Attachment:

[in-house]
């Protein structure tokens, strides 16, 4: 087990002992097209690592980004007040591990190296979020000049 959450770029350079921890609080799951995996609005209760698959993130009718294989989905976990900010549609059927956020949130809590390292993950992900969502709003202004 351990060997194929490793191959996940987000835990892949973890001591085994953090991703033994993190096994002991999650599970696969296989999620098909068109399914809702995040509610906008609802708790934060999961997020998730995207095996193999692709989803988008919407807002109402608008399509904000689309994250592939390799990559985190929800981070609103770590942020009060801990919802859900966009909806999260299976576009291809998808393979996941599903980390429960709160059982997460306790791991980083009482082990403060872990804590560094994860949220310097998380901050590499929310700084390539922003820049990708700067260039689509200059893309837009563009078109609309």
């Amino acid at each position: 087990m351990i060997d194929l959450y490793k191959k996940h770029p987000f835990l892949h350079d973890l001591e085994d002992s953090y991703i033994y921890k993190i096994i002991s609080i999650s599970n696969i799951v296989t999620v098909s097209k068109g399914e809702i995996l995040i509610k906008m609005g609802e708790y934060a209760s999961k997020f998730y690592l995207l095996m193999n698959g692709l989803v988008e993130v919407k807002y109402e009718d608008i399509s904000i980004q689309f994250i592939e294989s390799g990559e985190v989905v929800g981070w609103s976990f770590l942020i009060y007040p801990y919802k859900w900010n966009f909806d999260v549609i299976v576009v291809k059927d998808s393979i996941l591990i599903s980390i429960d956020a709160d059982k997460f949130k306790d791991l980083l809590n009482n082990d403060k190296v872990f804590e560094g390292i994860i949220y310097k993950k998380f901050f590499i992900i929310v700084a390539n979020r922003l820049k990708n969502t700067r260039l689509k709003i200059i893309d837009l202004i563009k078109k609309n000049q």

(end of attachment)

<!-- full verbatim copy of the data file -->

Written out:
[in-house]
């Protein structure tokens, strides 16, 4: 087990002992097209690592980004007040591990190296979020000049 959450770029350079921890609080799951995996609005209760698959993130009718294989989905976990900010549609059927956020949130809590390292993950992900969502709003202004 351990060997194929490793191959996940987000835990892949973890001591085994953090991703033994993190096994002991999650599970696969296989999620098909068109399914809702995040509610906008609802708790934060999961997020998730995207095996193999692709989803988008919407807002109402608008399509904000689309994250592939390799990559985190929800981070609103770590942020009060801990919802859900966009909806999260299976576009291809998808393979996941599903980390429960709160059982997460306790791991980083009482082990403060872990804590560094994860949220310097998380901050590499929310700084390539922003820049990708700067260039689509200059893309837009563009078109609309």
């Amino acid at each position: 087990m351990i060997d194929l959450y490793k191959k996940h770029p987000f835990l892949h350079d973890l001591e085994d002992s953090y991703i033994y921890k993190i096994i002991s609080i999650s599970n696969i799951v296989t999620v098909s097209k068109g399914e809702i995996l995040i509610k906008m609005g609802e708790y934060a209760s999961k997020f998730y690592l995207l095996m193999n698959g692709l989803v988008e993130v919407k807002y109402e009718d608008i399509s904000i980004q689309f994250i592939e294989s390799g990559e985190v989905v929800g981070w609103s976990f770590l942020i009060y007040p801990y919802k859900w900010n966009f909806d999260v549609i299976v576009v291809k059927d998808s393979i996941l591990i599903s980390i429960d956020a709160d059982k997460f949130k306790d791991l980083l809590n009482n082990d403060k190296v872990f804590e560094g390292i994860i949220y310097k993950k998380f901050f590499i992900i929310v700084a390539n979020r922003l820049k990708n969502t700067r260039l689509k709003i200059i893309d837009l202004i563009k078109k609309n000049q």